Hearing Aid Dispensers are trained in fitting and dispensing hearing aids. Hearing aid specialists are often state-licensed and board-certified to test for hearing loss and to fit consumers for hearing aids.
Otolaryngologists specialize in the diagnosis and treatment of ear, nose, throat, head and neck disorders.
Otologists treat disorders of the ear and its related systems.
Ear, Nose and Throat (ENT) specialists can determine if there’s a medical condition causing the hearing loss, or whether medical treatment, such as surgery, could be helpful.
If I think I have a hearing problem, what do I do?
You should make an appointment with a hearing professional like an audiologist, hearing aid specialist or ENT doctor for an evaluation, consultation and hearing test. Many hearing care professionals offer this evaluation at no charge.
Won't wearing a hearing aid make me look old or weak?
While you are no doubt concerned about appearance, compensating for a hearing loss by asking people to repeat themselves, inappropriately responding — or not responding at all — to people talking, or even withdrawing from social situations is more obvious than wearing a hearing aid.
Today’s hearing aids are small, discreet and more stylish than ever before. Some are even invisible. And, chances are that once you have a hearing aid, your quality of life will improve so much that cosmetics won’t be as much of an issue for you.
How will a hearing aid improve my quality of life?
Research on people with hearing loss and their significant others has shown that hearing aids play a significant factor in a person’s social, emotional, psychological and physical well-being.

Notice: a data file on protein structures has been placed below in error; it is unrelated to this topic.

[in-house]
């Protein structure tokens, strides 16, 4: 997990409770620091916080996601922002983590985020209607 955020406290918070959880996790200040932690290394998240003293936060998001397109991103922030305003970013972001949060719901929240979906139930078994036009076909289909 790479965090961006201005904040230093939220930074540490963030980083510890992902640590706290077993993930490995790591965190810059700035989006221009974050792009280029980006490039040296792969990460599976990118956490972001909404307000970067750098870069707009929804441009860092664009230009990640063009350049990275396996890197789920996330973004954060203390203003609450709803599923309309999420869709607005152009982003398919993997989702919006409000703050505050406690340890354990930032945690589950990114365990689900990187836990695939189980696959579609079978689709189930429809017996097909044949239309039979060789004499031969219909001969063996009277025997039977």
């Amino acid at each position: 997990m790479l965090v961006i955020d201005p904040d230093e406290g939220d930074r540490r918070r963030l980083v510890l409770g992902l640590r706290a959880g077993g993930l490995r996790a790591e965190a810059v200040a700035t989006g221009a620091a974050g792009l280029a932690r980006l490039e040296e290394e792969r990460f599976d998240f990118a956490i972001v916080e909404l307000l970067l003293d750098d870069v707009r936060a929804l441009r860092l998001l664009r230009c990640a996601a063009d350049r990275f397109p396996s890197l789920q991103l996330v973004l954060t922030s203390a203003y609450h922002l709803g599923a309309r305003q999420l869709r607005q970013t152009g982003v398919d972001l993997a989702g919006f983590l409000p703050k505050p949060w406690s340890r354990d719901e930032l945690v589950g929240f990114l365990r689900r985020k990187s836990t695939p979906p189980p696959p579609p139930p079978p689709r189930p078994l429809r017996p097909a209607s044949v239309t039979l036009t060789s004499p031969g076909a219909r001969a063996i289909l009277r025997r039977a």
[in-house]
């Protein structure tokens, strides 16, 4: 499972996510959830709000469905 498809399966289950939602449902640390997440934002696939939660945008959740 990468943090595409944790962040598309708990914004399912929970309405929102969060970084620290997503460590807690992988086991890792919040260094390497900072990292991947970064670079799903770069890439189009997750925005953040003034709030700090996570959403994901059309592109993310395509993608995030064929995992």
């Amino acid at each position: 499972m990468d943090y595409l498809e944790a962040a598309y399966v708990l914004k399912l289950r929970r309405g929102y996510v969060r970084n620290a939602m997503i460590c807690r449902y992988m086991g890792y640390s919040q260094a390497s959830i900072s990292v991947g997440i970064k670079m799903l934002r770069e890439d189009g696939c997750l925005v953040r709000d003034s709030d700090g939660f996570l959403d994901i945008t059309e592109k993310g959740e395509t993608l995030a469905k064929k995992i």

More specifically, treatment of hearing loss has been shown to improve1:
Communication in relationships
Intimacy and warmth in family relationships
Ease in communication
Earning power
Sense of control over your life
Social participation
Perception of mental functioning
Emotional stability
When you consider all the benefits of better hearing, you can see that hearing aids hold great potential to positively change your life.
How do hearing aids work?
At their most basic, hearing aids are microphones that convert sound into electrical signals. An amplifier increases the strength of the signal, then a receiver converts it back to sound and channels it into the ear canal through a small tube or earmold. A battery is necessary to power the hearing aid and to enable amplification. Starkey’s hearing aids are sophisticated, state-of-the-art instruments that require computer programming to adjust to your specific lifestyle and listening environments.
How do I know which hearing aid will be best for me?

There are several factors that will determine which hearing aid will be the right one for you. They include the nature and severity of your hearing loss, your lifestyle and the activities you regularly enjoy, your job, your eyesight and dexterity, and the size and shape of your outer ear and inner ear canal. Ultimately, your hearing professional will be able to advise you as to the best choice for you.